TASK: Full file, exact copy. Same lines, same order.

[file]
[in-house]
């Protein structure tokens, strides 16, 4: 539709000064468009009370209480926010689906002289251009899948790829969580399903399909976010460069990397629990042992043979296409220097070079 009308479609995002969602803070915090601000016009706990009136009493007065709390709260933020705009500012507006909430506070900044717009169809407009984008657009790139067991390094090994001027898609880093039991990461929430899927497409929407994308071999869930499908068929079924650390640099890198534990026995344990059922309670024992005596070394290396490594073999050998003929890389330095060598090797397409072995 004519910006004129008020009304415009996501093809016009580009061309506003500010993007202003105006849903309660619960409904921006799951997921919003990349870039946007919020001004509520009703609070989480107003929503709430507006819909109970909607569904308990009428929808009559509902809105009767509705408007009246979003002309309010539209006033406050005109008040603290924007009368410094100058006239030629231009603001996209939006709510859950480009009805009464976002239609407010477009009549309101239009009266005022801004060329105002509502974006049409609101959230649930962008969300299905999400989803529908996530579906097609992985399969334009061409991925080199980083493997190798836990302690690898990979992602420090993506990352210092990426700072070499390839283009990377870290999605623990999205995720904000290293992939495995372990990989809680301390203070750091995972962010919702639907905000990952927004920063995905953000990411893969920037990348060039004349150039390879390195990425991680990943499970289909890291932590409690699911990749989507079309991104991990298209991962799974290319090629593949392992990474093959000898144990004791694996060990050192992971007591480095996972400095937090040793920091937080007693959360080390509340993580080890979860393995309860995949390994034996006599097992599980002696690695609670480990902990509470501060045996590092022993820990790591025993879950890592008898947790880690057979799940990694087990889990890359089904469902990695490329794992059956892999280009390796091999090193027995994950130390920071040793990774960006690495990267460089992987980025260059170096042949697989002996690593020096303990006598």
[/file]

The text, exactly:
[in-house]
């Protein structure tokens, strides 16, 4: 539709000064468009009370209480926010689906002289251009899948790829969580399903399909976010460069990397629990042992043979296409220097070079 009308479609995002969602803070915090601000016009706990009136009493007065709390709260933020705009500012507006909430506070900044717009169809407009984008657009790139067991390094090994001027898609880093039991990461929430899927497409929407994308071999869930499908068929079924650390640099890198534990026995344990059922309670024992005596070394290396490594073999050998003929890389330095060598090797397409072995 004519910006004129008020009304415009996501093809016009580009061309506003500010993007202003105006849903309660619960409904921006799951997921919003990349870039946007919020001004509520009703609070989480107003929503709430507006819909109970909607569904308990009428929808009559509902809105009767509705408007009246979003002309309010539209006033406050005109008040603290924007009368410094100058006239030629231009603001996209939006709510859950480009009805009464976002239609407010477009009549309101239009009266005022801004060329105002509502974006049409609101959230649930962008969300299905999400989803529908996530579906097609992985399969334009061409991925080199980083493997190798836990302690690898990979992602420090993506990352210092990426700072070499390839283009990377870290999605623990999205995720904000290293992939495995372990990989809680301390203070750091995972962010919702639907905000990952927004920063995905953000990411893969920037990348060039004349150039390879390195990425991680990943499970289909890291932590409690699911990749989507079309991104991990298209991962799974290319090629593949392992990474093959000898144990004791694996060990050192992971007591480095996972400095937090040793920091937080007693959360080390509340993580080890979860393995309860995949390994034996006599097992599980002696690695609670480990902990509470501060045996590092022993820990790591025993879950890592008898947790880690057979799940990694087990889990890359089904469902990695490329794992059956892999280009390796091999090193027995994950130390920071040793990774960006690495990267460089992987980025260059170096042949697989002996690593020096303990006598």